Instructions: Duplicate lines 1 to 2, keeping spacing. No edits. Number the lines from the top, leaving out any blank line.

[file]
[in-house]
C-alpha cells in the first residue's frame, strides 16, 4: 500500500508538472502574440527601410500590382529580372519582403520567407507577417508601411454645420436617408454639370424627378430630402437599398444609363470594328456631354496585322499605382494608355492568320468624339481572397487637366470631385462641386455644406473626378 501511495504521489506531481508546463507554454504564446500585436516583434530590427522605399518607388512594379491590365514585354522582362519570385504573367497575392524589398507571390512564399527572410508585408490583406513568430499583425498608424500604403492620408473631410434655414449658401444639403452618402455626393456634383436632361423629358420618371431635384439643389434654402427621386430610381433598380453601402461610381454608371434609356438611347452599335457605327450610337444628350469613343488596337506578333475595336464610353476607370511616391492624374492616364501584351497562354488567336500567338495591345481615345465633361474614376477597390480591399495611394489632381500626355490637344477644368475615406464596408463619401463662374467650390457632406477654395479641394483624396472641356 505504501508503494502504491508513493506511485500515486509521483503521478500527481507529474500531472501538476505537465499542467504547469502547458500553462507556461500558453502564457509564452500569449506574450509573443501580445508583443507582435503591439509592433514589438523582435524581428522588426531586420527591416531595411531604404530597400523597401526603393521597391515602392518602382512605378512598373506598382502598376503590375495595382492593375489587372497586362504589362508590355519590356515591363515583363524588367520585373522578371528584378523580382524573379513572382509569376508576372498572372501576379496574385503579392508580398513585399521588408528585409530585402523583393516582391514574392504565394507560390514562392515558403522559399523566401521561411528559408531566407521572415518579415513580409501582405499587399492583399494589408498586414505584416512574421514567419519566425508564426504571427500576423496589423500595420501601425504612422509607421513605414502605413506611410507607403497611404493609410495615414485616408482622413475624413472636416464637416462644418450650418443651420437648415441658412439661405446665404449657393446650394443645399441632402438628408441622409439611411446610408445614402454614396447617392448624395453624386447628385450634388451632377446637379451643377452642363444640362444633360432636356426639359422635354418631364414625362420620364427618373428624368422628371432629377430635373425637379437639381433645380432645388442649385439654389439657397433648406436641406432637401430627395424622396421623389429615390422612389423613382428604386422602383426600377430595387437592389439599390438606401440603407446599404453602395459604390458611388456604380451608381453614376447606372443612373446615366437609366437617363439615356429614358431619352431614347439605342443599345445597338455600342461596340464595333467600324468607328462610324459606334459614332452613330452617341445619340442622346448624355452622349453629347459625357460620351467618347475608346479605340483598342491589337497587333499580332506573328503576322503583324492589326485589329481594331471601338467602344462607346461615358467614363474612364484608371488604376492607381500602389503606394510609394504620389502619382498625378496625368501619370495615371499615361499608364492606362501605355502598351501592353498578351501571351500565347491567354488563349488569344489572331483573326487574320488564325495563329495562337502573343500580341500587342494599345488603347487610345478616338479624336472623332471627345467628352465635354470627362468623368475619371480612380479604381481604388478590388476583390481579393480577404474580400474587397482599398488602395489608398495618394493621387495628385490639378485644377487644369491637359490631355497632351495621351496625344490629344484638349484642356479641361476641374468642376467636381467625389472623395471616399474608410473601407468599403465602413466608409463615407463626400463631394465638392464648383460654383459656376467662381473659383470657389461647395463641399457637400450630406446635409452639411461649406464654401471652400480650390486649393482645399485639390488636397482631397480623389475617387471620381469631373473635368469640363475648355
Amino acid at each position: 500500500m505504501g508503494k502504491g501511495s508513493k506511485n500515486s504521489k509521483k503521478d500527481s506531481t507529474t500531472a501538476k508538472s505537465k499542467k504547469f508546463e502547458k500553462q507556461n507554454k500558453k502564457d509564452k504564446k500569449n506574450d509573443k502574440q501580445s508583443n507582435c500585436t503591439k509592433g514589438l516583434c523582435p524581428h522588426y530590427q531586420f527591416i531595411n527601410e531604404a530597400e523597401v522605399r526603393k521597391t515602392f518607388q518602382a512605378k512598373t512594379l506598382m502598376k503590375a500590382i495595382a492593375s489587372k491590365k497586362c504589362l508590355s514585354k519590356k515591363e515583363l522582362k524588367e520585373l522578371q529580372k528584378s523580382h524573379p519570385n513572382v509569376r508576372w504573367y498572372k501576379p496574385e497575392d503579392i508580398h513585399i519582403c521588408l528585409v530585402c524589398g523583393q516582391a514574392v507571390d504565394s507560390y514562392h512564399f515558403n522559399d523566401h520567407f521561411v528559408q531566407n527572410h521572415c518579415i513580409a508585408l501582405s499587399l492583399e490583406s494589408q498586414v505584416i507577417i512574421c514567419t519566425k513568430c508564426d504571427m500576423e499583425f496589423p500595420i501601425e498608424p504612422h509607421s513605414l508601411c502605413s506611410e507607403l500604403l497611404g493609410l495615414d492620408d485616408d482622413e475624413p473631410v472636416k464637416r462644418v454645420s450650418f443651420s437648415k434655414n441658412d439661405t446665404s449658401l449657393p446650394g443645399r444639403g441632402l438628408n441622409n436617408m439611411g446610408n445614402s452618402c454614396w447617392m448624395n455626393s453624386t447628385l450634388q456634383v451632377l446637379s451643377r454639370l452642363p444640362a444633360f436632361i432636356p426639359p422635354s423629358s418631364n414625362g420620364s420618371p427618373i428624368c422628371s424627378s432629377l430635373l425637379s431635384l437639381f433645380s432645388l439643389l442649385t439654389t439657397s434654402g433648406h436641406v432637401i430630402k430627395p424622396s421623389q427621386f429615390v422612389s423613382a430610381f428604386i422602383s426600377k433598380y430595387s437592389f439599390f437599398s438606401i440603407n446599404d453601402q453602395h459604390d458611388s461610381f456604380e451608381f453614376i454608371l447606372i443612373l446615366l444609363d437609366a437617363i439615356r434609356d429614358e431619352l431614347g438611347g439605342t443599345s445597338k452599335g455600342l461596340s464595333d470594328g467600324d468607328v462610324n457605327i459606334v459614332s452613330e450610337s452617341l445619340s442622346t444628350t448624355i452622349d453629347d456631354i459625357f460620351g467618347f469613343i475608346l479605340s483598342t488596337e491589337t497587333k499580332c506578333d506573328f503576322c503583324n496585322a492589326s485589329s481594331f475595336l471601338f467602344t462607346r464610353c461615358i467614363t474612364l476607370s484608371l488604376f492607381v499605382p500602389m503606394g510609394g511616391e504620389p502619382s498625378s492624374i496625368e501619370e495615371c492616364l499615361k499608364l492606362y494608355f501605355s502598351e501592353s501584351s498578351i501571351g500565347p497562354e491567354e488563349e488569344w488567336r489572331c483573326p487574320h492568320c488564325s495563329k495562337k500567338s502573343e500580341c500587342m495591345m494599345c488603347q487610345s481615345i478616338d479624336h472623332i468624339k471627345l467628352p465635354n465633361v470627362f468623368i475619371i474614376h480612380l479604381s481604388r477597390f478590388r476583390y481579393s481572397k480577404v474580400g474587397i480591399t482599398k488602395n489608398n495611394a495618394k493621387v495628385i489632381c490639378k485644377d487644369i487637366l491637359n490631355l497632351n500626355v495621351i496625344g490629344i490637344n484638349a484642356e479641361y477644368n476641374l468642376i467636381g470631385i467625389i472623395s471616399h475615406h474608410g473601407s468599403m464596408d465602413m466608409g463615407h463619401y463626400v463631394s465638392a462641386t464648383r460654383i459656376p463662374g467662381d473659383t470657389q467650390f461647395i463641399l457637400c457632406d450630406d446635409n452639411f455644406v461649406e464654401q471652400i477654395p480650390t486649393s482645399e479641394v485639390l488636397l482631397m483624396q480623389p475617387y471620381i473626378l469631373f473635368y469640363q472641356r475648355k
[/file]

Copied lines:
[in-house]
C-alpha cells in the first residue's frame, strides 16, 4: 500500500508538472502574440527601410500590382529580372519582403520567407507577417508601411454645420436617408454639370424627378430630402437599398444609363470594328456631354496585322499605382494608355492568320468624339481572397487637366470631385462641386455644406473626378 501511495504521489506531481508546463507554454504564446500585436516583434530590427522605399518607388512594379491590365514585354522582362519570385504573367497575392524589398507571390512564399527572410508585408490583406513568430499583425498608424500604403492620408473631410434655414449658401444639403452618402455626393456634383436632361423629358420618371431635384439643389434654402427621386430610381433598380453601402461610381454608371434609356438611347452599335457605327450610337444628350469613343488596337506578333475595336464610353476607370511616391492624374492616364501584351497562354488567336500567338495591345481615345465633361474614376477597390480591399495611394489632381500626355490637344477644368475615406464596408463619401463662374467650390457632406477654395479641394483624396472641356 505504501508503494502504491508513493506511485500515486509521483503521478500527481507529474500531472501538476505537465499542467504547469502547458500553462507556461500558453502564457509564452500569449506574450509573443501580445508583443507582435503591439509592433514589438523582435524581428522588426531586420527591416531595411531604404530597400523597401526603393521597391515602392518602382512605378512598373506598382502598376503590375495595382492593375489587372497586362504589362508590355519590356515591363515583363524588367520585373522578371528584378523580382524573379513572382509569376508576372498572372501576379496574385503579392508580398513585399521588408528585409530585402523583393516582391514574392504565394507560390514562392515558403522559399523566401521561411528559408531566407521572415518579415513580409501582405499587399492583399494589408498586414505584416512574421514567419519566425508564426504571427500576423496589423500595420501601425504612422509607421513605414502605413506611410507607403497611404493609410495615414485616408482622413475624413472636416464637416462644418450650418443651420437648415441658412439661405446665404449657393446650394443645399441632402438628408441622409439611411446610408445614402454614396447617392448624395453624386447628385450634388451632377446637379451643377452642363444640362444633360432636356426639359422635354418631364414625362420620364427618373428624368422628371432629377430635373425637379437639381433645380432645388442649385439654389439657397433648406436641406432637401430627395424622396421623389429615390422612389423613382428604386422602383426600377430595387437592389439599390438606401440603407446599404453602395459604390458611388456604380451608381453614376447606372443612373446615366437609366437617363439615356429614358431619352431614347439605342443599345445597338455600342461596340464595333467600324468607328462610324459606334459614332452613330452617341445619340442622346448624355452622349453629347459625357460620351467618347475608346479605340483598342491589337497587333499580332506573328503576322503583324492589326485589329481594331471601338467602344462607346461615358467614363474612364484608371488604376492607381500602389503606394510609394504620389502619382498625378496625368501619370495615371499615361499608364492606362501605355502598351501592353498578351501571351500565347491567354488563349488569344489572331483573326487574320488564325495563329495562337502573343500580341500587342494599345488603347487610345478616338479624336472623332471627345467628352465635354470627362468623368475619371480612380479604381481604388478590388476583390481579393480577404474580400474587397482599398488602395489608398495618394493621387495628385490639378485644377487644369491637359490631355497632351495621351496625344490629344484638349484642356479641361476641374468642376467636381467625389472623395471616399474608410473601407468599403465602413466608409463615407463626400463631394465638392464648383460654383459656376467662381473659383470657389461647395463641399457637400450630406446635409452639411461649406464654401471652400480650390486649393482645399485639390488636397482631397480623389475617387471620381469631373473635368469640363475648355